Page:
Dowd writes,

In an ideal world, bosses would refrain from sleeping with subordinates, so as not to cause jealousy and tension in the office. But we’re not in an ideal world. Otherwise, we’d already have health care for everyone and Glenn Beck wouldn’t have any influence over the White House.

Some have been quick to criticize Letterman for his dalliances.  I am not among them.  In truth, I myself have broken the unwritten rule of office politics and engaged in a relationship with a co-worker.  It should be noted that I was not in an subordinate position either time and once even dated a “superior”, though the lines separating chain of command at that workplace were rather fluid.  It has been my experience that while such behavior might not necessarily be problematic in and of itself, in stable work environments, it need not be a major issue.  In dysfunctional work environments, however, it is courting disaster.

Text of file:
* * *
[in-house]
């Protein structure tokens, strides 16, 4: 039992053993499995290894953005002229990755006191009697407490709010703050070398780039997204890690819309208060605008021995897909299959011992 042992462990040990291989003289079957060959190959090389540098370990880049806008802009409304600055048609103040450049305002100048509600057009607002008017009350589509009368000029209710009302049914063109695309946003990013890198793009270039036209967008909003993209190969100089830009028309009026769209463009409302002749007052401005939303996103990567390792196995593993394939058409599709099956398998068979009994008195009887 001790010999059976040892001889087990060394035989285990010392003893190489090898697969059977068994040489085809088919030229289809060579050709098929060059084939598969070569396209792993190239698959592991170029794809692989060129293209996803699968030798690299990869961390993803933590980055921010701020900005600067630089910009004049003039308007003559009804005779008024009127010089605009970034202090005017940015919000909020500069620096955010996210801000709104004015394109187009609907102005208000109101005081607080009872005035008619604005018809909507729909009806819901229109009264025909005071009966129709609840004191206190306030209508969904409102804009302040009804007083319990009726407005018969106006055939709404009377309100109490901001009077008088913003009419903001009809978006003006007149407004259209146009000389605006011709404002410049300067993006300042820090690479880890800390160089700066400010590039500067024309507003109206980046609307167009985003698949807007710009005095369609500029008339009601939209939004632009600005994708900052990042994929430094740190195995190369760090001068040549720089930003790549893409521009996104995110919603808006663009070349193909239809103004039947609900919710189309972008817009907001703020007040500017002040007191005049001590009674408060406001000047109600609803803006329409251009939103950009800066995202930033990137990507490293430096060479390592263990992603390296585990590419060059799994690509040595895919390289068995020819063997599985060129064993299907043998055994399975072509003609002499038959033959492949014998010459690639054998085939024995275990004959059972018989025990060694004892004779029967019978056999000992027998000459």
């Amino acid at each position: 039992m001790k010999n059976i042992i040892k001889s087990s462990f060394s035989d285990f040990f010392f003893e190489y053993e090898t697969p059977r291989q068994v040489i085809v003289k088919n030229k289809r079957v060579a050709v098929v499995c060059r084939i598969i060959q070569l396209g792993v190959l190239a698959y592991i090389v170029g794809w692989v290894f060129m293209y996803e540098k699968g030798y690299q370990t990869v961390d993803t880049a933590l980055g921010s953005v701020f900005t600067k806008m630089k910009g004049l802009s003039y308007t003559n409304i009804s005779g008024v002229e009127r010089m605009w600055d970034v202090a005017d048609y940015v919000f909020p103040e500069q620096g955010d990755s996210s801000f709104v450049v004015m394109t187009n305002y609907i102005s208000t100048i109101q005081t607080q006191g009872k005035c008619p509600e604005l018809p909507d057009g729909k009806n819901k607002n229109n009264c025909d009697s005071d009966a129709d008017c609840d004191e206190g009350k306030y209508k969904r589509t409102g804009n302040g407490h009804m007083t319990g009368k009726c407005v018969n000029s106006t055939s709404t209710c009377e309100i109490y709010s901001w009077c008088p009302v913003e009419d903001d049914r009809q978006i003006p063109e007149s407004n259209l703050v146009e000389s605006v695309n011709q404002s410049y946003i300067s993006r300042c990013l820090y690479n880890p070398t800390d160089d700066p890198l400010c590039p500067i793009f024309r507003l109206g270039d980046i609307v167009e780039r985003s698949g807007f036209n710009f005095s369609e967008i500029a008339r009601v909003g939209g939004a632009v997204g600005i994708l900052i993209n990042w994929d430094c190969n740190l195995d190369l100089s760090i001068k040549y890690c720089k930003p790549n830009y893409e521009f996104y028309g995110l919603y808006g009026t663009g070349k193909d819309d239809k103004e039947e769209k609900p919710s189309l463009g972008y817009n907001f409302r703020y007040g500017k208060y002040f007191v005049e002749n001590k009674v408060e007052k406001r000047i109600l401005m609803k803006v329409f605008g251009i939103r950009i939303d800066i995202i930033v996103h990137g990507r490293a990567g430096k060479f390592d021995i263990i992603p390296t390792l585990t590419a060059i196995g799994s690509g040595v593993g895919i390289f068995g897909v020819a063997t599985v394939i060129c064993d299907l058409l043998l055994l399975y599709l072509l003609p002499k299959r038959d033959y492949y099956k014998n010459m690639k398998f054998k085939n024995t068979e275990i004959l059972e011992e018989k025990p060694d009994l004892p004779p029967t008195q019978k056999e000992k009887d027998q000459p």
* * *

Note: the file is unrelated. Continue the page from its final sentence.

The most contentious assertion to be lifted out of Dowd’s entire column is this one.

A few years ago, I wrote that 40 years of feminism had done nothing to alter the fact that older men often see young women in staff support as sirens. For some men, it’s the very inequality of the relationship that’s alluring, the way these women revolve around them and make life easier, the way they treat Himself like the sunrise and sunset of their universe.